The Asian Conference on Psychology & the Behavioral Sciences 2013 Official Conference Proceedings Cognitive-Behavioral Therapy of Bipolar Depressive Disorder (Manic-depressive): A Case Study Mohammad Khodayarifard University of Tehran, Iran The Asian Conference on Psychology & the Behavioral Sciences 2013 Official Conference Proceedings 2013 Introduction: The usual treatments of the bipolar depressive disorder, such as
medication and electroconvulsive therapy (ECT) have negative side effects on
memory and cognition and the likelihood of recurrence. Researchers and clinical
experts have been trying to design alternative psychotherapeutic methods for treating
this disorder. For example, cognitive behavior therapy (CBT) has been shown to be an
efficient treatment. Objective: the purpose of the present case study is to examine the
efficiency of CBT combined with medication in the treatment of bipolar depression.
Method: Two participants with bipolar disorder were treated using CBT and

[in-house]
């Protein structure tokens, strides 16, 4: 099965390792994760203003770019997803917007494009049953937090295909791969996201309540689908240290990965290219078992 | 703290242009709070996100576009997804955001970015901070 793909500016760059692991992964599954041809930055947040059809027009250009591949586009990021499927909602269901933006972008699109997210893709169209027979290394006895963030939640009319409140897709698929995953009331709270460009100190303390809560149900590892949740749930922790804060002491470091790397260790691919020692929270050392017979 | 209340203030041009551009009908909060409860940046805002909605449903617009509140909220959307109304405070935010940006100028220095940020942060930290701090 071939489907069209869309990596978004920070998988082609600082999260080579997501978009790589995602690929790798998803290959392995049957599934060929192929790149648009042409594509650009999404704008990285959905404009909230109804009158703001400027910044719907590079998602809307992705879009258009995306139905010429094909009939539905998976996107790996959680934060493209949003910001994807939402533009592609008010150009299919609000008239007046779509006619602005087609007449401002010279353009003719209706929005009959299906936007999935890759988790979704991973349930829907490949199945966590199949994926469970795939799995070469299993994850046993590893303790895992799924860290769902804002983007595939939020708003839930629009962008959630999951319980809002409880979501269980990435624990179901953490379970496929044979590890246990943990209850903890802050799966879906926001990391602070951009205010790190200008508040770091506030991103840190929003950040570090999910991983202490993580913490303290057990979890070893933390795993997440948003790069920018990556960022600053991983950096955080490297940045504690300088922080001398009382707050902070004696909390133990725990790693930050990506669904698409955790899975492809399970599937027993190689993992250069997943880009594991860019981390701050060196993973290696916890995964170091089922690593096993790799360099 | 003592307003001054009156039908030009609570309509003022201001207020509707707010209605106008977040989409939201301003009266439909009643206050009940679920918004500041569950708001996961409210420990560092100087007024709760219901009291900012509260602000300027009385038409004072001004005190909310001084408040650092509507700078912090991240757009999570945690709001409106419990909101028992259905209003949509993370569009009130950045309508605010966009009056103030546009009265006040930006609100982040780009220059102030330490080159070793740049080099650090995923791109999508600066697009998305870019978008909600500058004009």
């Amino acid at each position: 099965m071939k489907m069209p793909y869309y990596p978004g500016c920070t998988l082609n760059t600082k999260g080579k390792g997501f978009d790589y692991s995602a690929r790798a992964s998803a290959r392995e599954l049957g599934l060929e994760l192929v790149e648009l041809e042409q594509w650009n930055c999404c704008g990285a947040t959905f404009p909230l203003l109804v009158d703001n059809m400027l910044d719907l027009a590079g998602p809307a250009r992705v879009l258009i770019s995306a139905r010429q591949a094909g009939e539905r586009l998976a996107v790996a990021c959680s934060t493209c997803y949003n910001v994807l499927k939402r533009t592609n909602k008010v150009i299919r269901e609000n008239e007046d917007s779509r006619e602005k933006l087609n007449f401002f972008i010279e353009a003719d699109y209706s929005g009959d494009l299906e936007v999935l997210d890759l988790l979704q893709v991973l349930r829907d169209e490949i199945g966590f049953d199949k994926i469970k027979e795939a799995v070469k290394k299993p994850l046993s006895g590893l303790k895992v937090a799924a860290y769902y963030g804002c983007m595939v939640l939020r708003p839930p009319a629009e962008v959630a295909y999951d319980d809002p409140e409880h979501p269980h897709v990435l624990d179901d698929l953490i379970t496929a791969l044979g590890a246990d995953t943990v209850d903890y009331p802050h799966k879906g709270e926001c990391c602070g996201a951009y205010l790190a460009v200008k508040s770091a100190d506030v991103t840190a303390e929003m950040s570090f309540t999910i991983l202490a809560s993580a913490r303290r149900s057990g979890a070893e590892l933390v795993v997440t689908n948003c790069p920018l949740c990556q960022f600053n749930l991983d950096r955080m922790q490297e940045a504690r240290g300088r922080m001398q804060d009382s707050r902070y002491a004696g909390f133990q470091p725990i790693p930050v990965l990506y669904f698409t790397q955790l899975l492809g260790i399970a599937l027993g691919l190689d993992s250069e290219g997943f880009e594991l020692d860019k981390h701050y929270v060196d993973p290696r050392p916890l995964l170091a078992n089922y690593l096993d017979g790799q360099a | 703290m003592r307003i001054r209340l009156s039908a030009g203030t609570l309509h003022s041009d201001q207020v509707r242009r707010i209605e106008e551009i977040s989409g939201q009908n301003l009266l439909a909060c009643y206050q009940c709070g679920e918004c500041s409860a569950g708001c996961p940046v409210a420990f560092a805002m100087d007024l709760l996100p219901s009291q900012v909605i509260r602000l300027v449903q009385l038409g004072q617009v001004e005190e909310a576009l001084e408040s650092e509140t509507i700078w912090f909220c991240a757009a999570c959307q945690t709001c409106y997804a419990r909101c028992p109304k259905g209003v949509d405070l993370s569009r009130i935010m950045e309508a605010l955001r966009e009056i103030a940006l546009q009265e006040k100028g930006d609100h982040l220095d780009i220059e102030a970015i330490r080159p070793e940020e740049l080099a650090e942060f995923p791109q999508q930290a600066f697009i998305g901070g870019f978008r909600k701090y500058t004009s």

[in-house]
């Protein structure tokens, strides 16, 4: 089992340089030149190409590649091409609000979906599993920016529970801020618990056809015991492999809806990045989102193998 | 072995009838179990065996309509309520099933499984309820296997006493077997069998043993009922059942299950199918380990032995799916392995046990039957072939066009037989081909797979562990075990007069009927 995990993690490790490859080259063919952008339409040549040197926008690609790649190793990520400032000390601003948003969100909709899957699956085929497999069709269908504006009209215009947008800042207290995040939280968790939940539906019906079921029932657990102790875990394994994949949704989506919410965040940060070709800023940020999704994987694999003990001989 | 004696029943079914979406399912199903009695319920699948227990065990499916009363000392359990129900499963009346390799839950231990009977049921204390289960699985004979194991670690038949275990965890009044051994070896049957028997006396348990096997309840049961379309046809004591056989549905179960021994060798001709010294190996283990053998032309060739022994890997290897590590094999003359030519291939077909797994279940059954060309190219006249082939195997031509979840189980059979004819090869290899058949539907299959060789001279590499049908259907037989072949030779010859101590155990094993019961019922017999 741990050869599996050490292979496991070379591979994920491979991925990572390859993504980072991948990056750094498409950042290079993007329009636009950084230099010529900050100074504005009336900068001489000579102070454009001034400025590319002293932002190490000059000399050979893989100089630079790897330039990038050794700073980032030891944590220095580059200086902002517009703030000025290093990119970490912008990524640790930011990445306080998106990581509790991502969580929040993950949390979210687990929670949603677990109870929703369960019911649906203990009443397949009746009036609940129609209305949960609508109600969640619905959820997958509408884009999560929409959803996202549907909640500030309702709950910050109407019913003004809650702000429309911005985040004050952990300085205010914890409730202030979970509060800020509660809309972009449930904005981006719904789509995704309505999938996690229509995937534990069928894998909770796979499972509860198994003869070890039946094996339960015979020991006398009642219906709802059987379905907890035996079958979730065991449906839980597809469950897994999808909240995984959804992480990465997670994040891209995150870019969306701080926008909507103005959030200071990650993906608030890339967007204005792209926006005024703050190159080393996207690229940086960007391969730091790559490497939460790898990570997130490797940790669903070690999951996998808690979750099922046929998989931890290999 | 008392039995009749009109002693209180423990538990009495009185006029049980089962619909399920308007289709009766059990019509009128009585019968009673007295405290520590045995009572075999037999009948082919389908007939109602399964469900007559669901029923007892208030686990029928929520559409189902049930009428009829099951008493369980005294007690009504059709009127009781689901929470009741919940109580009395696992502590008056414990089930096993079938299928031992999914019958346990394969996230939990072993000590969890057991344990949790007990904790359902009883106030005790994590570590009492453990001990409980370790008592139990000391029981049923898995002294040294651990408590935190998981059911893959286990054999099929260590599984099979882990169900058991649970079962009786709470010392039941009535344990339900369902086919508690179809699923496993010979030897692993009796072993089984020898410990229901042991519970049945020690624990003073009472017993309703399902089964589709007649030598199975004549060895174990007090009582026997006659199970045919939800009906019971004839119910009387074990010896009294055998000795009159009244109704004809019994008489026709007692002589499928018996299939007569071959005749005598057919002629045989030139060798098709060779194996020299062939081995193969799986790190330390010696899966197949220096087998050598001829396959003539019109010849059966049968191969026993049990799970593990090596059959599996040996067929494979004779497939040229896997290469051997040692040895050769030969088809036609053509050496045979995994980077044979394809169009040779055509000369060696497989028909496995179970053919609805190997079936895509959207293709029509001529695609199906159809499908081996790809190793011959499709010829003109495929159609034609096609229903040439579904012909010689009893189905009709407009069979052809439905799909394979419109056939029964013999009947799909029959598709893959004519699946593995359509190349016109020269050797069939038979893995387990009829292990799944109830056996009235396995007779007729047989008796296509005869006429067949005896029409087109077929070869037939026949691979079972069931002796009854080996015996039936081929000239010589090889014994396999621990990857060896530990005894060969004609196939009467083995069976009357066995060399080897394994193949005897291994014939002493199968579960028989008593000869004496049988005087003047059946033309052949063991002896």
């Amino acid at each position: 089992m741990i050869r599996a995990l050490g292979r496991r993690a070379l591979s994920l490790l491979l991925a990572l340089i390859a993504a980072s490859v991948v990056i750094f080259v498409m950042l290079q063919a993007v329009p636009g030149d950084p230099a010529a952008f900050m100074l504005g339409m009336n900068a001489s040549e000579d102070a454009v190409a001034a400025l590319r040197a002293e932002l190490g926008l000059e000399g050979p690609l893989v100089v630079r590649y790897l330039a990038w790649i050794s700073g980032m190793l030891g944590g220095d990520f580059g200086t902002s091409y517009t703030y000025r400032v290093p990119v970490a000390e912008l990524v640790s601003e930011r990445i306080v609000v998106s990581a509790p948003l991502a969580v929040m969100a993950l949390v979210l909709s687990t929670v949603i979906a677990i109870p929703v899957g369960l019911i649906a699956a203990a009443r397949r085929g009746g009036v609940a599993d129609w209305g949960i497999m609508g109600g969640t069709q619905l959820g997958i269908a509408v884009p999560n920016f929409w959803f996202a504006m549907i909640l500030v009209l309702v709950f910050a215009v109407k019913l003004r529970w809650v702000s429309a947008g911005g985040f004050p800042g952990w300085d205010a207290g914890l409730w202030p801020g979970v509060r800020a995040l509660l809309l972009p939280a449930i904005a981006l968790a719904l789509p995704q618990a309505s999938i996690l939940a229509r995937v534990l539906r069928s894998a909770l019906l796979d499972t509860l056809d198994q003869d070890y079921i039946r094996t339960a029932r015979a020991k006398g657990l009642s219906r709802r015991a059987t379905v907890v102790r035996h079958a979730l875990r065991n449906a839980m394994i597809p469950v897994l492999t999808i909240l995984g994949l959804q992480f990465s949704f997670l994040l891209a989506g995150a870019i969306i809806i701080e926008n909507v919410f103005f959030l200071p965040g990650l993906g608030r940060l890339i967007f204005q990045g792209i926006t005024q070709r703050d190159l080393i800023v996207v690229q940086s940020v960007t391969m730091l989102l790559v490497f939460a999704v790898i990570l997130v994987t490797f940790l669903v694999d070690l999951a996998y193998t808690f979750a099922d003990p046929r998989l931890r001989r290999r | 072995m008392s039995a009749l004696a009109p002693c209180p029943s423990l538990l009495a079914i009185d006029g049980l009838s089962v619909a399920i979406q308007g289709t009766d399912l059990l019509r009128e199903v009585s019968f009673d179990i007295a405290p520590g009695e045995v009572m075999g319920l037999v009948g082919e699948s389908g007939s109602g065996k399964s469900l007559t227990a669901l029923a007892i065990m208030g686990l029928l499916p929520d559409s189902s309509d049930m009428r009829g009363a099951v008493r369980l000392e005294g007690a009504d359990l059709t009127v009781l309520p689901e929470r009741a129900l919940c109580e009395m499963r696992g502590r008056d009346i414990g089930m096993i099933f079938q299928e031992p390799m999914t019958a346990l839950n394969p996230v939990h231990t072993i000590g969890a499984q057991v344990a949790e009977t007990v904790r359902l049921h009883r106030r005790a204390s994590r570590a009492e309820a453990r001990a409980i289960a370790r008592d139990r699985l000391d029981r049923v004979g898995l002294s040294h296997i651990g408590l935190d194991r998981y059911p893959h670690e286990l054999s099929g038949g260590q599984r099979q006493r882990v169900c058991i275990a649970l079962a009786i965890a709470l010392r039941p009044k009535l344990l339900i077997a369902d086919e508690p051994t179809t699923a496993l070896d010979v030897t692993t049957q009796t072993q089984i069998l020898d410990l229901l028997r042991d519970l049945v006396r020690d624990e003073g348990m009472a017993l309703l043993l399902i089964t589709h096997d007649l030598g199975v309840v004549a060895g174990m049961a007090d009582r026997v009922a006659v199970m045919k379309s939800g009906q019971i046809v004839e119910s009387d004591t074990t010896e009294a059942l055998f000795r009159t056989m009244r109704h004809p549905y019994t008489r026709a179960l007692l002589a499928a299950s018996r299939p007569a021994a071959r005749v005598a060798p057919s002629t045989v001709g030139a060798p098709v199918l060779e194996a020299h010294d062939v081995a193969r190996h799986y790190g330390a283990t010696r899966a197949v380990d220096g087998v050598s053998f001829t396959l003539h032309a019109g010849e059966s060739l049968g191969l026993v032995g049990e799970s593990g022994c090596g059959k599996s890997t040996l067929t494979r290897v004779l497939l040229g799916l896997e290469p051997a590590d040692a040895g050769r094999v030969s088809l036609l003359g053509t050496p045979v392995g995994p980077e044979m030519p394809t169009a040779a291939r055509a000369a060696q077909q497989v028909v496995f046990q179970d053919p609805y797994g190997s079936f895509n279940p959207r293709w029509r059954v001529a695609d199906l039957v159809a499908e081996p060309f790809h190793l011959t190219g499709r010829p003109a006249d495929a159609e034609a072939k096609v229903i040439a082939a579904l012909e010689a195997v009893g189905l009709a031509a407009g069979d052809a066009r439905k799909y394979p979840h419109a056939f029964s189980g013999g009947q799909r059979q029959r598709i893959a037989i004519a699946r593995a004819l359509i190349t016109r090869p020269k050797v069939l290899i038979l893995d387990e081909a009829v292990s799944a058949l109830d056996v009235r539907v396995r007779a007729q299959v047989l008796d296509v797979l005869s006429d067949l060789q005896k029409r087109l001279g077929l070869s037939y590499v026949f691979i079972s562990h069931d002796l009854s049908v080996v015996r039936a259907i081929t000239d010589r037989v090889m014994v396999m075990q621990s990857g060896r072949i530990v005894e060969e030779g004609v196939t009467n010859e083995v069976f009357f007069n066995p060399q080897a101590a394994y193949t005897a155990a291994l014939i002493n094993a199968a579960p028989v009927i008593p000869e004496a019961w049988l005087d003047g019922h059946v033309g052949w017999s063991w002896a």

medication. In this method, techniques such as self-monitoring, positivism, relaxation,
cognitive re-construction, training problem solving and social skills were applied.
: The results showed that the combination of CBT and medication can be
effective in treating bipolar depression. Conclusion: The findings, which are
congruent with those of previous investigations, indicating that unhealthy beliefs,
attitudes and cognitive constructs may play an important role in the formation and
continuation of this disorder, and therefore a proper way of treating it would be to
work with those unhealthy cognitive constructs.
Key words: Mood disorders, bipolar disorder, manic depression, cognitive behavior
The International Academic Forum